Friday, January 18, 2008

iTunes U

Here is a "Short and Sweet" version of the post that almost happened in October. There are a lot of ramifications to having full-blown top-notch university courses available at any time and for free on the internet. This is profound. I'll leave it at that for now!

iTunes has a new feature called iTunes U. MIT is there with its open courseware, Stanford, Yale, Duke, University of Pennsylvania (check out their 60 second lecture series!) It is all free. It is unbelievable.

Vidoop OpenID, Sprint Aircards

Well, time does fly. Here it is 2008 and I haven't posted since August. I almost posted in October, but it was an involved topic and the post was never "post-worthy." I find that writing is work! Not drudgery -- I have read writers who feel that it is -- but, work. I find myself wanting to write a quick post, but then, the details come in, and the need for accuracy comes in, and the need to set the correct context comes in, and then a quick post becomes a novelette!

So, here is the first post of 2008. Yahoo is going to support OpenID. Here is where details and context enter. Suffice it to say the OpenID is an attempt to make authentication on the web easier. Rather than having sign-ons for each website, each with its own password, OpenID allows a single ID to be used on multiple websites. The OpenID site has details.

Now, I figured that if Yahoo and a slew of others are supporting OpenID, I should at least get one. After perusing a few providers (not an insignificant task, I assure you), I came across Vidoop. These guys have a great authentication method. You get an ID. When you log in, they first authenticate the machine you are logging in from by emailing, telephoning, or text-messaging an authorization code, which you then enter, and then ask you to provide a passcode. The passcode is given to you in a grid of pictures, each with its own category. You tell vidoop which categories you want to use, they show you a grid of all categories with a letter in each, and you enter the letters from the categories you chose. Their categories are things like People, Dogs, Cats, Trains, Clocks. If your categories are Dogs and Trains, you enter the letters from the grid where there is a picture of a dog and the grid where there is a picture of a train.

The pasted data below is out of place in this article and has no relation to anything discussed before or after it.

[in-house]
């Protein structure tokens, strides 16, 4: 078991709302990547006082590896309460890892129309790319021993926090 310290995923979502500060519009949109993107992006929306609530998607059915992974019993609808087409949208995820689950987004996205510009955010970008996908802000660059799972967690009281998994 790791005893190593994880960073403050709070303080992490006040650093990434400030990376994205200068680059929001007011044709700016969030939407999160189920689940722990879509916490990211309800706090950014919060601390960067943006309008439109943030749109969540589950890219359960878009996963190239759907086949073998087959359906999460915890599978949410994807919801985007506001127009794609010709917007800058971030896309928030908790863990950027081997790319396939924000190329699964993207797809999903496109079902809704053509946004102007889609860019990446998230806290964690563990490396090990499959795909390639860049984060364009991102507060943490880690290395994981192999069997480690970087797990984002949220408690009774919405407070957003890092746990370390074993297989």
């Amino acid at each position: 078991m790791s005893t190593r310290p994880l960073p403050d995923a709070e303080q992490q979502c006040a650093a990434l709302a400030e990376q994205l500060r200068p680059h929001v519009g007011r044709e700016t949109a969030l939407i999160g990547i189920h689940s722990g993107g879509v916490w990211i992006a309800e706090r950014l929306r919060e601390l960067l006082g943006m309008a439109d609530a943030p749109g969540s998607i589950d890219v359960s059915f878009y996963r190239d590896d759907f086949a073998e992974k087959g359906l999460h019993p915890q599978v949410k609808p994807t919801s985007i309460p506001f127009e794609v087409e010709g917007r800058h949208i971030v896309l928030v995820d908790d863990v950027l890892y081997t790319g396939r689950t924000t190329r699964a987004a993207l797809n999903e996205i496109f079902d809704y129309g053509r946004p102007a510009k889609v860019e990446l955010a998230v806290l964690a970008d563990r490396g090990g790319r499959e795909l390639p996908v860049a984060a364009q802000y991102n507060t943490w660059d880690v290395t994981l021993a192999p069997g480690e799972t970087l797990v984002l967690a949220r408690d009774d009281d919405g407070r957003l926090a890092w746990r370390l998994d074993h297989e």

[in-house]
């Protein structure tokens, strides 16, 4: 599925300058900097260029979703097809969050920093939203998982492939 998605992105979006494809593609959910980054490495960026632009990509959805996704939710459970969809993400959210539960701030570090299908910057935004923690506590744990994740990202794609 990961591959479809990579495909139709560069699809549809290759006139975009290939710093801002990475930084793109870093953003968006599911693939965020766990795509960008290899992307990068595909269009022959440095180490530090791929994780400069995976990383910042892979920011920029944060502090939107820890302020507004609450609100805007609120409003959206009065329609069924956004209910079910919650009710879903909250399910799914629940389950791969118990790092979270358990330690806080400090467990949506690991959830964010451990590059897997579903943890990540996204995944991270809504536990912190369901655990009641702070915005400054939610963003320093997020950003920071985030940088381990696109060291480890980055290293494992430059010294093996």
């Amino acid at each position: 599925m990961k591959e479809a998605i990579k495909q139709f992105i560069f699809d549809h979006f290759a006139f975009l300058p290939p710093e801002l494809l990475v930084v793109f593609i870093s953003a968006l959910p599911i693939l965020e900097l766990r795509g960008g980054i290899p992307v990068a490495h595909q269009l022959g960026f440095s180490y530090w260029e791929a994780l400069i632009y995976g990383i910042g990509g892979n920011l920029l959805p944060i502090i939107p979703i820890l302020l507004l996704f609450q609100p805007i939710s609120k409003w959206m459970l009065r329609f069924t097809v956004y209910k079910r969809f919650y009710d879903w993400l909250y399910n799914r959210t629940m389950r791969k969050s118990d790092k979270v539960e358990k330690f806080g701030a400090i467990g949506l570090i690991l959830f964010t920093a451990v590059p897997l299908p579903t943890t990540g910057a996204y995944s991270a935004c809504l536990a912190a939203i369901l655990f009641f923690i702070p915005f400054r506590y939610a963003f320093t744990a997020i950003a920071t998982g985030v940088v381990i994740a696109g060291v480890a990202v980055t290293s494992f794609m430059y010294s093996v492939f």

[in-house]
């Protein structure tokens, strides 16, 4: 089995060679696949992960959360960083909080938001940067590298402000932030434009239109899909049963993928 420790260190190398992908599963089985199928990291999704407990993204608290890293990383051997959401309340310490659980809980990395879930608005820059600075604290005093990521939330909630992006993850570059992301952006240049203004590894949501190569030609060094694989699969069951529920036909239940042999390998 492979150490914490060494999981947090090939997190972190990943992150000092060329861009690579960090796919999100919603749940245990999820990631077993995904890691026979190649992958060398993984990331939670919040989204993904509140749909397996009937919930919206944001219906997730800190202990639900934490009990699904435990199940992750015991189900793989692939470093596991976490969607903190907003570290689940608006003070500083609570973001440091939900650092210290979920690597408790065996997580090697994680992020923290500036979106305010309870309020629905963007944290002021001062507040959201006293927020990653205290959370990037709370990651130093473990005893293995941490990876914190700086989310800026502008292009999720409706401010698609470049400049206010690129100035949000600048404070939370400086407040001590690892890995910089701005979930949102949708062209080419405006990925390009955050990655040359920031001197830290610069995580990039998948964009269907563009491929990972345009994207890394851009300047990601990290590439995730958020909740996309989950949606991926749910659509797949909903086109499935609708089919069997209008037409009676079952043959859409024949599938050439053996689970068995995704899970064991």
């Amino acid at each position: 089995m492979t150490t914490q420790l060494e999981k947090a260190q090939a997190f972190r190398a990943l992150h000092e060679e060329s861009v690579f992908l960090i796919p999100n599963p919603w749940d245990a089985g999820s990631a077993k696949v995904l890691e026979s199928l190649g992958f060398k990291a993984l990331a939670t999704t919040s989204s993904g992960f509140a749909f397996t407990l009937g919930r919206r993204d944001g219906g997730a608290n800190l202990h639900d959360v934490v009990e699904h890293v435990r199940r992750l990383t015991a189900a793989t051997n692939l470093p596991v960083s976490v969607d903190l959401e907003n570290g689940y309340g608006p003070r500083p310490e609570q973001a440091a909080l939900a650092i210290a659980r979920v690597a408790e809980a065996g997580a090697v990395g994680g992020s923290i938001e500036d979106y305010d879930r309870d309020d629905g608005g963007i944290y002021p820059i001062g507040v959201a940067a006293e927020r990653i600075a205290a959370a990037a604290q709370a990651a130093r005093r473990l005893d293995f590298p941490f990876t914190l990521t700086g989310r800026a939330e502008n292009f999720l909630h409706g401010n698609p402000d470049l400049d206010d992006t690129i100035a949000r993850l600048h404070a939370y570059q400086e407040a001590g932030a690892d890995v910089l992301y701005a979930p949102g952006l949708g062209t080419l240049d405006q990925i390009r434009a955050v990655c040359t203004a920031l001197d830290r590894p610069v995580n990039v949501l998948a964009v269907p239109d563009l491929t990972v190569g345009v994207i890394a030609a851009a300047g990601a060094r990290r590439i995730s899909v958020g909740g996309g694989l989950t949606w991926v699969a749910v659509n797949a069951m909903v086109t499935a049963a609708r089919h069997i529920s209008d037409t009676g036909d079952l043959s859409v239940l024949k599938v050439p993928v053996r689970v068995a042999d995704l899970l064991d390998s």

This is brilliant. This is the type of thing that will pretty much guarantee that it will be you who is logging in -- they email the authentication codes to your email account, or call or text-message your phone, and the categories are the ones you chose. I don't have the math here, but I can guess that the odds are low that a break-in will occur. It sure is more secure than a simple password that never gets changed and that is usable from everywhere on Earth.

I just signed up today. Get an OpenID, and use to get it.

Also, I live in the boonies. This means that there is no cable, no DSL, and, until recently, no internet. I have been using the Sprint Aircard for the last month. It uses their mobile network. It is great -- as fast as DSL. They also have a Linksys router that can have the card plugged into it -- now I can get to it from my laptop. Good stuff.

That's all for now. I'll try to post more short and sweet ones this year -- but even this one ain't short!